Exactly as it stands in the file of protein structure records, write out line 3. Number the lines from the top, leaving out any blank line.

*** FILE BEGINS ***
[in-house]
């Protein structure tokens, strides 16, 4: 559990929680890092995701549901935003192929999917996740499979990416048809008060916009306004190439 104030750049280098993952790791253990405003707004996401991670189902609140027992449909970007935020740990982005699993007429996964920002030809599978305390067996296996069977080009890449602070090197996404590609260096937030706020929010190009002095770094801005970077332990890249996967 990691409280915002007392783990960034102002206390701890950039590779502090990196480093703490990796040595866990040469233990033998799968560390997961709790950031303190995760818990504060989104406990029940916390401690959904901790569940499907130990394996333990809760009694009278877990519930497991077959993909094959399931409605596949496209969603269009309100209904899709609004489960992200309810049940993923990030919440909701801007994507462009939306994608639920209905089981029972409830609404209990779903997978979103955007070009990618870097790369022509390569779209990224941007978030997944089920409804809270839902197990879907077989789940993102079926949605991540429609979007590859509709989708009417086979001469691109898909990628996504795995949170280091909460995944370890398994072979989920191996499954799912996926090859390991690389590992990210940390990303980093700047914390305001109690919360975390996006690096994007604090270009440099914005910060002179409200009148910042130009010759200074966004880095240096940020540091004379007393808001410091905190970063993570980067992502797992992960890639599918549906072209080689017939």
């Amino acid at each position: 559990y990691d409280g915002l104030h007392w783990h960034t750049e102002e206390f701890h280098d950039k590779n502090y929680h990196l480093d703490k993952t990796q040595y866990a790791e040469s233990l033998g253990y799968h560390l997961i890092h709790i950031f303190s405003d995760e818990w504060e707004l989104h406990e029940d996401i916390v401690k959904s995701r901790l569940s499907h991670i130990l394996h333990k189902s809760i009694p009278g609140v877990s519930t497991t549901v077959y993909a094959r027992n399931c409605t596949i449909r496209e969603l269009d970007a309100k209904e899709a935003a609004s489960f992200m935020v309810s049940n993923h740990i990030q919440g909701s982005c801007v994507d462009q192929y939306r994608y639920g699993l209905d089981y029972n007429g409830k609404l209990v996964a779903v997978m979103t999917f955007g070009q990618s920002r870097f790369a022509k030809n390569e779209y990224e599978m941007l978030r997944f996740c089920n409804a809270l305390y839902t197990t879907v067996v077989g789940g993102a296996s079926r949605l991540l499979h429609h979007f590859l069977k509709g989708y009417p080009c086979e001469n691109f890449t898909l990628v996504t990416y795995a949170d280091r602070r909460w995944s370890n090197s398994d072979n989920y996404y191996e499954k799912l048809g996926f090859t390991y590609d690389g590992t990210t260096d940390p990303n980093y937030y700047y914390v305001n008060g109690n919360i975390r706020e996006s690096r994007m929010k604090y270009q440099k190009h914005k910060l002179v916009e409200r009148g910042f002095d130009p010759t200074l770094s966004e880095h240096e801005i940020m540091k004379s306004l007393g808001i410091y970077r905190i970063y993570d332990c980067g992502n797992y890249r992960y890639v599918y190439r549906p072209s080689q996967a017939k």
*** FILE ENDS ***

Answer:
């Amino acid at each position: 559990y990691d409280g915002l104030h007392w783990h960034t750049e102002e206390f701890h280098d950039k590779n502090y929680h990196l480093d703490k993952t990796q040595y866990a790791e040469s233990l033998g253990y799968h560390l997961i890092h709790i950031f303190s405003d995760e818990w504060e707004l989104h406990e029940d996401i916390v401690k959904s995701r901790l569940s499907h991670i130990l394996h333990k189902s809760i009694p009278g609140v877990s519930t497991t549901v077959y993909a094959r027992n399931c409605t596949i449909r496209e969603l269009d970007a309100k209904e899709a935003a609004s489960f992200m935020v309810s049940n993923h740990i990030q919440g909701s982005c801007v994507d462009q192929y939306r994608y639920g699993l209905d089981y029972n007429g409830k609404l209990v996964a779903v997978m979103t999917f955007g070009q990618s920002r870097f790369a022509k030809n390569e779209y990224e599978m941007l978030r997944f996740c089920n409804a809270l305390y839902t197990t879907v067996v077989g789940g993102a296996s079926r949605l991540l499979h429609h979007f590859l069977k509709g989708y009417p080009c086979e001469n691109f890449t898909l990628v996504t990416y795995a949170d280091r602070r909460w995944s370890n090197s398994d072979n989920y996404y191996e499954k799912l048809g996926f090859t390991y590609d690389g590992t990210t260096d940390p990303n980093y937030y700047y914390v305001n008060g109690n919360i975390r706020e996006s690096r994007m929010k604090y270009q440099k190009h914005k910060l002179v916009e409200r009148g910042f002095d130009p010759t200074l770094s966004e880095h240096e801005i940020m540091k004379s306004l007393g808001i410091y970077r905190i970063y993570d332990c980067g992502n797992y890249r992960y890639v599918y190439r549906p072209s080689q996967a017939k």